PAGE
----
H40 is a non-specific and non-billable ICD-10 code code, consider using a code with a higher level of specificity for a diagnosis of glaucoma. The code is not specific and is NOT valid for the year 2023 for the submission of HIPAA-covered transactions. Category or Header define the heading of a category of codes that may be further subdivided by the use of 4th, 5th, 6th or 7th characters.
- Exfoliation Syndrome-. the deposition of flaky, translucent fibrillar material most conspicuous on the anterior lens capsule and pupillary margin but also in both surfaces of the iris, the zonules, trabecular meshwork, ciliary body, corneal endothelium, and orbital blood vessels. it sometimes forms a membrane on the anterior iris surface. exfoliation refers to the shedding of pigment by the iris. (newell, ophthalmology, 7th ed, p380)
- Glaucoma-. an ocular disease, occurring in many forms, having as its primary characteristics an unstable or a sustained increase in the intraocular pressure which the eye cannot withstand without damage to its structure or impairment of its function. the consequences of the increased pressure may be manifested in a variety of symptoms, depending upon type and severity, such as excavation of the optic disk, hardness of the eyeball, corneal anesthesia, reduced visual acuity, seeing of colored halos around lights, disturbed dark adaptation, visual field defects, and headaches. (dictionary of visual science, 4th ed)
- Glaucoma Drainage Implants-. devices, usually incorporating unidirectional valves, which are surgically inserted in the sclera to maintain normal intraocular pressure.
- Glaucoma, Angle-Closure-. a form of glaucoma in which the intraocular pressure increases because the angle of the anterior chamber is blocked and the aqueous humor cannot drain from the anterior chamber.
- Glaucoma, Neovascular-. a form of secondary glaucoma which develops as a consequence of another ocular disease and is attributed to the forming of new vessels in the angle of the anterior chamber.
- Glaucoma, Open-Angle-. glaucoma in which the angle of the anterior chamber is open and the trabecular meshwork does not encroach on the base of the iris.
- Low Tension Glaucoma-. a form of glaucoma in which chronic optic nerve damage and loss of vision normally attributable to buildup of intraocular pressure occurs despite prevailing conditions of normal intraocular pressure.
- Ocular Hypertension-. a condition in which the intraocular pressure is elevated above normal and which may lead to glaucoma.
- Weill-Marchesani Syndrome-. rare congenital disorder of connective tissue characterized by brachydactyly, joint stiffness, childhood onset of ocular abnormalities (e.g., microspherophakia, ectopia lentis; glaucoma), and proportionate short stature. cardiovascular anomalies are occasionally seen.
Specific Coding for Glaucoma
Non-specific codes like H40 require more digits to indicate the appropriate level of specificity. Consider using any of the following ICD-10 codes with a higher level of specificity when coding for glaucoma:
Tabular List of Diseases and Injuries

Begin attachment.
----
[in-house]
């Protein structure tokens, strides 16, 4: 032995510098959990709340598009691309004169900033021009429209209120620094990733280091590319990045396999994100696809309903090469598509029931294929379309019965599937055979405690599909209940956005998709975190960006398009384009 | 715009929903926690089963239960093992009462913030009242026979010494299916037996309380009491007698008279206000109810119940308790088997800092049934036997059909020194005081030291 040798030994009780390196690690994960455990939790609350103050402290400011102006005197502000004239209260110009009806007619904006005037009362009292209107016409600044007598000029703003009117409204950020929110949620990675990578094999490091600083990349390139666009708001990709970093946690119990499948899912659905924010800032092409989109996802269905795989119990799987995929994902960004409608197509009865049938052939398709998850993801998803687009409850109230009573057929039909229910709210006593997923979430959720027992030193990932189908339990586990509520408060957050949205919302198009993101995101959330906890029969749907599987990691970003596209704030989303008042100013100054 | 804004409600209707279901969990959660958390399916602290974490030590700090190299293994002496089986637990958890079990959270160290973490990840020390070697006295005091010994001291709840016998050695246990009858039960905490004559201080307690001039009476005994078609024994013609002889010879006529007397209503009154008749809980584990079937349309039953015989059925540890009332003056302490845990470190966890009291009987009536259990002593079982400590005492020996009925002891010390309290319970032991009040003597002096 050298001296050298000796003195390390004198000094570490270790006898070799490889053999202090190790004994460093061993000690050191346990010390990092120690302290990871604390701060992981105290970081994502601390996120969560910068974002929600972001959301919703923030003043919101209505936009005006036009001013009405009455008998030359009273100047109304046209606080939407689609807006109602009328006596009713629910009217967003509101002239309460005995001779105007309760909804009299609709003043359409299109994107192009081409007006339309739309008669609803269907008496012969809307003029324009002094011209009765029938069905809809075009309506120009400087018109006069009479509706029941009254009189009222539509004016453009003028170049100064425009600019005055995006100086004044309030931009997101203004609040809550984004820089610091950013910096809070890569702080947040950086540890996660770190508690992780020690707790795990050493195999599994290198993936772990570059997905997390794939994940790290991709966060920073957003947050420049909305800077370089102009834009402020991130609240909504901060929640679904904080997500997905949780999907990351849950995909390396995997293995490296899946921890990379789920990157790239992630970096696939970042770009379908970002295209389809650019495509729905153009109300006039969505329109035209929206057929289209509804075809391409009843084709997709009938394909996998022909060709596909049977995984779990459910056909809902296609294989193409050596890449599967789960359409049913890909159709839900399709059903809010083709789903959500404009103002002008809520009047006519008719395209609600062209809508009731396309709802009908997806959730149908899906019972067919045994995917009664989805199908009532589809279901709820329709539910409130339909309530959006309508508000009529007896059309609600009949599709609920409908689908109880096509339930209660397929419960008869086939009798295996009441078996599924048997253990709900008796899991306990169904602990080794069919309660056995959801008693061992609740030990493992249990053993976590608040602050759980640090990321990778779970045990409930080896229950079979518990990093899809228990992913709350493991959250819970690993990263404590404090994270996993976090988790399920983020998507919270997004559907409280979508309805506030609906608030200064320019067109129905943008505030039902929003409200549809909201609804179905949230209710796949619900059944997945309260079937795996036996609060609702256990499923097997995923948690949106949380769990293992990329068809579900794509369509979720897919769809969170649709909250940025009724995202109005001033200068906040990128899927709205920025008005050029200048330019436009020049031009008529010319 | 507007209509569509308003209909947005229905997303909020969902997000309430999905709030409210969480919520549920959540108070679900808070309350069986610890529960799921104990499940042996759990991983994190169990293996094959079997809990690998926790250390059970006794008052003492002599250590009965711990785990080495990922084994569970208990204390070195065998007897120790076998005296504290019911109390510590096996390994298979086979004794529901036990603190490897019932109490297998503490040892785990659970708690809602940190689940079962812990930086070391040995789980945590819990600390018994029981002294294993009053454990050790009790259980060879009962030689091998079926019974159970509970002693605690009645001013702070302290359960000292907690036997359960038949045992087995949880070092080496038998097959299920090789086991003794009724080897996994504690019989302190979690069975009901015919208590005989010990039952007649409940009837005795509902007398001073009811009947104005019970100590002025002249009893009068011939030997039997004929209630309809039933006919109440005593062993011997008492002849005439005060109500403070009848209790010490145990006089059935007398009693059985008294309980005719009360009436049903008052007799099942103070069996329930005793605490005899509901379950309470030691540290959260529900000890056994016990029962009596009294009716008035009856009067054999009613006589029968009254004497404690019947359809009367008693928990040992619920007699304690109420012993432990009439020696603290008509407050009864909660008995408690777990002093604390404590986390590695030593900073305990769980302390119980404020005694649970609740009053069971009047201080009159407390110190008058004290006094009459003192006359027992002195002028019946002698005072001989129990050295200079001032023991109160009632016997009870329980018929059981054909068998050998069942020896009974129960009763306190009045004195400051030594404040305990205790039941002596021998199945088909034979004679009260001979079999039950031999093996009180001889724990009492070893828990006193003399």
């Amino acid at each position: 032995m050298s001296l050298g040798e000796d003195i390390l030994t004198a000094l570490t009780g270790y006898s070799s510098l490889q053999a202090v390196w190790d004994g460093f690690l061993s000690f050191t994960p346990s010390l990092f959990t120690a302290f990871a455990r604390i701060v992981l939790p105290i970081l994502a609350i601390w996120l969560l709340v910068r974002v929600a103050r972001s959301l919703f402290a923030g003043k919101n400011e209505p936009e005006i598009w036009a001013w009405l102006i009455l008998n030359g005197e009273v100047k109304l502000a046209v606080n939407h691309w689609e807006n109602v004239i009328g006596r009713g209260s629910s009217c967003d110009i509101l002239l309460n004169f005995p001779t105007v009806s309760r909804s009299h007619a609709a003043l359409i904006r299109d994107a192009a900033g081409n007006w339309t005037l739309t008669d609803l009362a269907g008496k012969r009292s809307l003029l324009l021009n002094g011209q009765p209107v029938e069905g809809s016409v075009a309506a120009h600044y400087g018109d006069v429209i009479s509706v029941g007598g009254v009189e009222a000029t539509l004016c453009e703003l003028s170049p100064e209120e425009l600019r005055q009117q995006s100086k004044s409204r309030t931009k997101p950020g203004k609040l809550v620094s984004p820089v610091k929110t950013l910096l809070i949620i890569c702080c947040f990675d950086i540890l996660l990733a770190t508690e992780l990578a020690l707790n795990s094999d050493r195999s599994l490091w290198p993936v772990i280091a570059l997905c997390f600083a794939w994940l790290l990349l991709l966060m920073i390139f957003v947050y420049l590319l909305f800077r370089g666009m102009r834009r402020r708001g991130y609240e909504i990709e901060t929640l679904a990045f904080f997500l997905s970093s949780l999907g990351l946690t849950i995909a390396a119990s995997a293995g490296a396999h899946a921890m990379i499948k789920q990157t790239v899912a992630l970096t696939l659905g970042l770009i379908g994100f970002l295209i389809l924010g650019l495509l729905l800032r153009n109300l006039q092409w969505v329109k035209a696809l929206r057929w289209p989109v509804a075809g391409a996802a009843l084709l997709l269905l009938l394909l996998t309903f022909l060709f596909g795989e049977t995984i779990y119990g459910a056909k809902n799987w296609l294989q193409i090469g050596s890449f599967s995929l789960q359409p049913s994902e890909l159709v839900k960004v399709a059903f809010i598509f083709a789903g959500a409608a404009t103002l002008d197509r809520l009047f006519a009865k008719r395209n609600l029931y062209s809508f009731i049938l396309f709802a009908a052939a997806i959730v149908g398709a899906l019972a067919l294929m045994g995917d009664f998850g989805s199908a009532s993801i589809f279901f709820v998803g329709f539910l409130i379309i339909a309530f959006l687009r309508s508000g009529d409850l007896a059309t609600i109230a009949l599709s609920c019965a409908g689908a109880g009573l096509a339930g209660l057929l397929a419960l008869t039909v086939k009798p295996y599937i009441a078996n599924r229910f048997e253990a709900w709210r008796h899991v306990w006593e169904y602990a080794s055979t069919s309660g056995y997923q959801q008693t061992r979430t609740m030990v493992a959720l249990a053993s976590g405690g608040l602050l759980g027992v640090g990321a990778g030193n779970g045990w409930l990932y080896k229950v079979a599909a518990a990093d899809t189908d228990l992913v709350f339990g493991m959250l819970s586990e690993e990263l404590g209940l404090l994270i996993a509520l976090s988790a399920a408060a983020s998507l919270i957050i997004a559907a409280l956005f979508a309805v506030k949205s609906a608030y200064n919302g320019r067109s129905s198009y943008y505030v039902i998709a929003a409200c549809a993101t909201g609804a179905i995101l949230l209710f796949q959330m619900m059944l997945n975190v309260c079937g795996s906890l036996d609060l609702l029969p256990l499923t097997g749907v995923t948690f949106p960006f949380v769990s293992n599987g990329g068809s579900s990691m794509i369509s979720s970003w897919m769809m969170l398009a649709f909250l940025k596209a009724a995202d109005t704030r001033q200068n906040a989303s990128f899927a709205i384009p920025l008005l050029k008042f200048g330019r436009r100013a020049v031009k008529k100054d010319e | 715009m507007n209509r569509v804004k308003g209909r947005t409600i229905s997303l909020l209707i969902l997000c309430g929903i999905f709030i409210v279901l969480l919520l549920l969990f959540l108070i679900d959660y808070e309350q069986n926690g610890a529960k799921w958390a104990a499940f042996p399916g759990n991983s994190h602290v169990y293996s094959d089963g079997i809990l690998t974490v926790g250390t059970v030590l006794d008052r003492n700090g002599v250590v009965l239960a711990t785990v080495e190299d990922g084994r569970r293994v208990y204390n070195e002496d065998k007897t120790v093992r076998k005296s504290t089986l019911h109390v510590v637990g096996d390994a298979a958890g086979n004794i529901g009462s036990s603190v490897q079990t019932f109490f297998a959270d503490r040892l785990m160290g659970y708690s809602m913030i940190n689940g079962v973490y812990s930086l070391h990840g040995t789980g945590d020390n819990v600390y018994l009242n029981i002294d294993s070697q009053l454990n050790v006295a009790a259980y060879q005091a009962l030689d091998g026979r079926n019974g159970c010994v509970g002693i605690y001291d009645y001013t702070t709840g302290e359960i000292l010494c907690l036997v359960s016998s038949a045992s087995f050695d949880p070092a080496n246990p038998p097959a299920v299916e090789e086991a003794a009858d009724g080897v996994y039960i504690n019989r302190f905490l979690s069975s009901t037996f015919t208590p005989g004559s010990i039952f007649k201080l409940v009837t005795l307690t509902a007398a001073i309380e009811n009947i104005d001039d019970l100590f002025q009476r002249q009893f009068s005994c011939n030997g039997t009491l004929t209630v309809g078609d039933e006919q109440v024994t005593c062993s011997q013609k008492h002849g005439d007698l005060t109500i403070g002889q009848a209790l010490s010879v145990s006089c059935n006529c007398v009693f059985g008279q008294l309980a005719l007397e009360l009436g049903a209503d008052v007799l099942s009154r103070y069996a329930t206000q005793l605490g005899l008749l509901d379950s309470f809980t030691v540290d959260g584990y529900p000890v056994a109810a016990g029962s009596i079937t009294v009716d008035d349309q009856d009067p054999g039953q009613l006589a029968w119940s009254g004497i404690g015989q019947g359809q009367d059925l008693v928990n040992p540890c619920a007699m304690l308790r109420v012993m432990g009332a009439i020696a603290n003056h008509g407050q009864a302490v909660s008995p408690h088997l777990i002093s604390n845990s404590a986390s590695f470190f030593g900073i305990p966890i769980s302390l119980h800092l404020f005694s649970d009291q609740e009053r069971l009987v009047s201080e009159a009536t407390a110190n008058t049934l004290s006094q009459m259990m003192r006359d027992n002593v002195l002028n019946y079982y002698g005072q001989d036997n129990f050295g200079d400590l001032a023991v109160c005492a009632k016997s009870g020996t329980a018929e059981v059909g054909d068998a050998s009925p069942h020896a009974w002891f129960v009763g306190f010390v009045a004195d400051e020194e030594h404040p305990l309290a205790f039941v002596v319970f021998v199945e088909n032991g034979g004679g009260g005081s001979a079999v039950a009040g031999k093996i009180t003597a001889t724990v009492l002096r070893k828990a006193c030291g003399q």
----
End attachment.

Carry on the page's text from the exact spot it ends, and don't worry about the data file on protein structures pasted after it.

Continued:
The Tabular List of Diseases and Injuries is a list of ICD-10 codes, organized "head to toe" into chapters and sections with coding notes and guidance for inclusions, exclusions, descriptions and more. The following references are applicable to this diagnosis code:
Type 1 ExcludesType 1 Excludes
A type 1 excludes note is a pure excludes note. It means "NOT CODED HERE!" An Excludes1 note indicates that the code excluded should never be used at the same time as the code above the Excludes1 note. An Excludes1 is used when two conditions cannot occur together, such as a congenital form versus an acquired form of the same condition.
Glaucoma is a group of diseases that can damage the eye's optic nerve. It is a leading cause of blindness in the United States. It usually happens when the fluid pressure inside the eyes slowly rises, damaging the optic nerve. Often there are no symptoms at first. Without treatment, people with glaucoma will slowly lose their peripheral, or side vision. They seem to be looking through a tunnel. Over time, straight-ahead vision may decrease until no vision remains.
A comprehensive eye exam can tell if you have glaucoma. People at risk should get eye exams at least every two years. They include:
- African Americans over age 40
- People over age 60, especially Mexican Americans
- People with a family history of glaucoma
There is no cure, but glaucoma can usually be controlled. Early treatment can help protect your eyes against vision loss. Treatments usually include prescription eyedrops and/or surgery.
NIH: National Eye Institute
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- FY 2023 - No Change, effective from 10/1/2022 through 9/30/2023
- FY 2022 - No Change, effective from 10/1/2021 through 9/30/2022
- FY 2021 - No Change, effective from 10/1/2020 through 9/30/2021
- FY 2020 - No Change, effective from 10/1/2019 through 9/30/2020
- FY 2019 - No Change, effective from 10/1/2018 through 9/30/2019
- FY 2018 - No Change, effective from 10/1/2017 through 9/30/2018
- FY 2017 - No Change, effective from 10/1/2016 through 9/30/2017
- FY 2016 - New Code, effective from 10/1/2015 through 9/30/2016 (First year ICD-10-CM implemented into the HIPAA code set)